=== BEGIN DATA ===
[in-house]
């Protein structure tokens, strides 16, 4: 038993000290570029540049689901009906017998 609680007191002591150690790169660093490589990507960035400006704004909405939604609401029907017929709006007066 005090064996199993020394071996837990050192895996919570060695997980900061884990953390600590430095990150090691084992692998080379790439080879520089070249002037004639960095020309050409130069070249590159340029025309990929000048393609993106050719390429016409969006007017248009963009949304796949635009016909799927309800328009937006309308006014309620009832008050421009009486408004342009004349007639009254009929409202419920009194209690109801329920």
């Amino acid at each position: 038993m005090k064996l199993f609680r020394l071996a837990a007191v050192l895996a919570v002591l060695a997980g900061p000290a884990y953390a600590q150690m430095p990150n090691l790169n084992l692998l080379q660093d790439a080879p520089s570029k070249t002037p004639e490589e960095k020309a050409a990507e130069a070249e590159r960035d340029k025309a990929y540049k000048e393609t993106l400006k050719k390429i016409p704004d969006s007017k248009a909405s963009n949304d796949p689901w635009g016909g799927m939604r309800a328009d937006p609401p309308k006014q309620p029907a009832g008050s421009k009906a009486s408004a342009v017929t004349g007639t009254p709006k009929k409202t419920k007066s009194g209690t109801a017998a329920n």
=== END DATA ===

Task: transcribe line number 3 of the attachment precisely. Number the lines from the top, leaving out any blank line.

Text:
């Amino acid at each position: 038993m005090k064996l199993f609680r020394l071996a837990a007191v050192l895996a919570v002591l060695a997980g900061p000290a884990y953390a600590q150690m430095p990150n090691l790169n084992l692998l080379q660093d790439a080879p520089s570029k070249t002037p004639e490589e960095k020309a050409a990507e130069a070249e590159r960035d340029k025309a990929y540049k000048e393609t993106l400006k050719k390429i016409p704004d969006s007017k248009a909405s963009n949304d796949p689901w635009g016909g799927m939604r309800a328009d937006p609401p309308k006014q309620p029907a009832g008050s421009k009906a009486s408004a342009v017929t004349g007639t009254p709006k009929k409202t419920k007066s009194g209690t109801a017998a329920n």